Michelle Southard-Smith Group (GUDMAP1)
Basic developmental neuro-urology studies are needed to gain insight into mechanisms underlying the pathogenesis of neurogenic bladder disorders and innervation deficiencies of external genitalia. Fundamental mechanistic knowledge of how autonomic innervation develops in these structures is lacking. Our long-term goals are to understand the migration processes, neural crest (NC) cell derivatives and essential signaling pathways that contribute to innervation of the developing bladder and external genitalia. We have established a series of transgenic mouse lines that drive expression of histological and fluorescent reporters in NC-derived cells as they migrate into the urogenital tract during development. The aims of this proposal are: 1) to derive a three-dimensional reconstruction of NC derivatives migrating into the developing bladder and genital tubercle based on transgene expression in murine embryos 2) to catalog cell phenotypes of NC derivatives within the bladder and genital tubercle by immunohistochemical labeling of transgene expressing cells with lineage markers and 3) to define the transcriptional profiles of NC-derived cell types in the bladder and genital tubercle during a focused developmental window.
To visualize migration of NC derivatives relative to the morphological ontogeny of the bladder and genital tubercle we are implementing 3-D reconstructions during the temporal window from embryonic day 11 to 16 (E11-E16). Immunohistochemistry on paraffin and cryo-sections of transgenic embryos will be applied to identify lineages including neuronal, glial, and smooth muscle cell types within the population of NC derivatives specifically at E14. Finally NC-derived cells will be isolated from E14 and E15 sub-dissected tissue by enzymatic dissociation and flow cytometry of transgene positive cells. RNA from sorted cells will be isolated, amplified and hybridized to microarray gene chips for identification of genes that are expressed as these structures develop. This analysis will define the migration pathways, cell type derivatives, and signaling pathways of NC progenitors that give rise to innervation during organogenesis of the bladder and external genitalia.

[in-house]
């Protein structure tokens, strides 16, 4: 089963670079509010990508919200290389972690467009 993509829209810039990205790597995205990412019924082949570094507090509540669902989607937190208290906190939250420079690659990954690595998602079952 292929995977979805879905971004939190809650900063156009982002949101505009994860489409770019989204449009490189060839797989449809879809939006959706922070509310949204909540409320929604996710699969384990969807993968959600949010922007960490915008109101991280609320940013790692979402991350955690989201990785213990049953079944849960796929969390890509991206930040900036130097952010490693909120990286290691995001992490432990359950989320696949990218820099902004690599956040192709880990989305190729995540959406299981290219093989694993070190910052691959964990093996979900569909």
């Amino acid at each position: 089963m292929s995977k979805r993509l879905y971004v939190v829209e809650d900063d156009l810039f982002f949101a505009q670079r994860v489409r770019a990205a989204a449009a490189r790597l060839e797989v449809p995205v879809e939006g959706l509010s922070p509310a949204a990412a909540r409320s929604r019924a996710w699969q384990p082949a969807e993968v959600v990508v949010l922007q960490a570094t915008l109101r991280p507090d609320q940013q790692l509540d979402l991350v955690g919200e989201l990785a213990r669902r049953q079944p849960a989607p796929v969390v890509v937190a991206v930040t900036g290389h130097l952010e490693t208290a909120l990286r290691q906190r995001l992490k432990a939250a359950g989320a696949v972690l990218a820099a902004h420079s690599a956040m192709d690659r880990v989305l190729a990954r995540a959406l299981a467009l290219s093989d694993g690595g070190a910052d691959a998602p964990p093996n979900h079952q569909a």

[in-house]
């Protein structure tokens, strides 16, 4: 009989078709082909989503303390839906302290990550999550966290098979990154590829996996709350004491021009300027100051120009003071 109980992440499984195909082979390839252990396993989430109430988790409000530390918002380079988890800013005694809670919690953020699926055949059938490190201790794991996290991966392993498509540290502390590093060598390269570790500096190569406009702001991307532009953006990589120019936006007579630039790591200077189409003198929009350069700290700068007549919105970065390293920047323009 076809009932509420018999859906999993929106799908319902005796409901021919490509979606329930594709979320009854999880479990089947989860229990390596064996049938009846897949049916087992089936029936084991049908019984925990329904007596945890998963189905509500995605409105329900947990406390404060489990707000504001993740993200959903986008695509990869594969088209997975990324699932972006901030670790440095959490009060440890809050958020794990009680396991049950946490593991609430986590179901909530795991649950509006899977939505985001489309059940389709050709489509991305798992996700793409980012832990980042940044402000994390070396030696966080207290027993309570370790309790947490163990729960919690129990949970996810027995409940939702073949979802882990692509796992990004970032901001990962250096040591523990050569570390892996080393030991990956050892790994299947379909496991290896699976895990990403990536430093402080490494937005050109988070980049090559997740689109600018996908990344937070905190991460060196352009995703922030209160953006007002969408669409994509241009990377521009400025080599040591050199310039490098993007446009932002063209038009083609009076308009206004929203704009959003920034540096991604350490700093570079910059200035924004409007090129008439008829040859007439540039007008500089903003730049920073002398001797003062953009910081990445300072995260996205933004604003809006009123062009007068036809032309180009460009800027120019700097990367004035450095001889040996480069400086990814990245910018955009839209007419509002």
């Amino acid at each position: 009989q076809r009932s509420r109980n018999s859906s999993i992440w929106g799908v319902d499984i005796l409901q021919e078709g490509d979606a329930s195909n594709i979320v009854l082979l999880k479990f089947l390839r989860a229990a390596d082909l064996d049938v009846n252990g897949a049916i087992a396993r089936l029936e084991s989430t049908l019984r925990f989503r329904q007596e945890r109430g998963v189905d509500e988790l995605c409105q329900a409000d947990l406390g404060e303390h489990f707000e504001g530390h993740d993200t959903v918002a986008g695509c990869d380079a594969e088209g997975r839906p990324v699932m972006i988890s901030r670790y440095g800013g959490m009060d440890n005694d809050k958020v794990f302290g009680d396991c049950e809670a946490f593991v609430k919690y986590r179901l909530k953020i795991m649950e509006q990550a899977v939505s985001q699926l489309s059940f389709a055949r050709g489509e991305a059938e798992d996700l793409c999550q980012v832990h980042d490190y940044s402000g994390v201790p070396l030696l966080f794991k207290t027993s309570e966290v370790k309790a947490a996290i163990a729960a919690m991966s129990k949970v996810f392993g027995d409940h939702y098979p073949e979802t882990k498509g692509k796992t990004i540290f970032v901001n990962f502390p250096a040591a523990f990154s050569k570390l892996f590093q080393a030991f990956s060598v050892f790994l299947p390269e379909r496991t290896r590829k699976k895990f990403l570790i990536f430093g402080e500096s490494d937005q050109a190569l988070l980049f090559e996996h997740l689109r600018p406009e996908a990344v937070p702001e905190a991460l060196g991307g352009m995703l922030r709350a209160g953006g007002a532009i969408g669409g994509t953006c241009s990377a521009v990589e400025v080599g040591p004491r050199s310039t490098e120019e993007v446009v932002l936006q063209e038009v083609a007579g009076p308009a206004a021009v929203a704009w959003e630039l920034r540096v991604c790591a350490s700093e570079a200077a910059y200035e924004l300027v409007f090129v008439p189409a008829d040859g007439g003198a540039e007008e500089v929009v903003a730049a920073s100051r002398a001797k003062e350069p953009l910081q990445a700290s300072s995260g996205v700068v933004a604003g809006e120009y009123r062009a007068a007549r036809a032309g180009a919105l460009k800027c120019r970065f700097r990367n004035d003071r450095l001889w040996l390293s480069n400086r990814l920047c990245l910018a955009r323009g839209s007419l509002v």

Relationship to the Overall Goals of GUDMAP
The primary goals of GUDMAP are to identify cell specific markers for key lineages, define morphogenetic events during organogenesis and assimilate temporal and spatial gene expression patterns during normal development. Our contribution to these goals will be to illuminate processes of NC derivatives that give rise to the innervation of the bladder and external genitalia. This analysis will significantly expand the current knowledge base of developmental neurobiology in these structures and may reveal innervation mechanisms that may be shared among other aspects of the urogenital tract.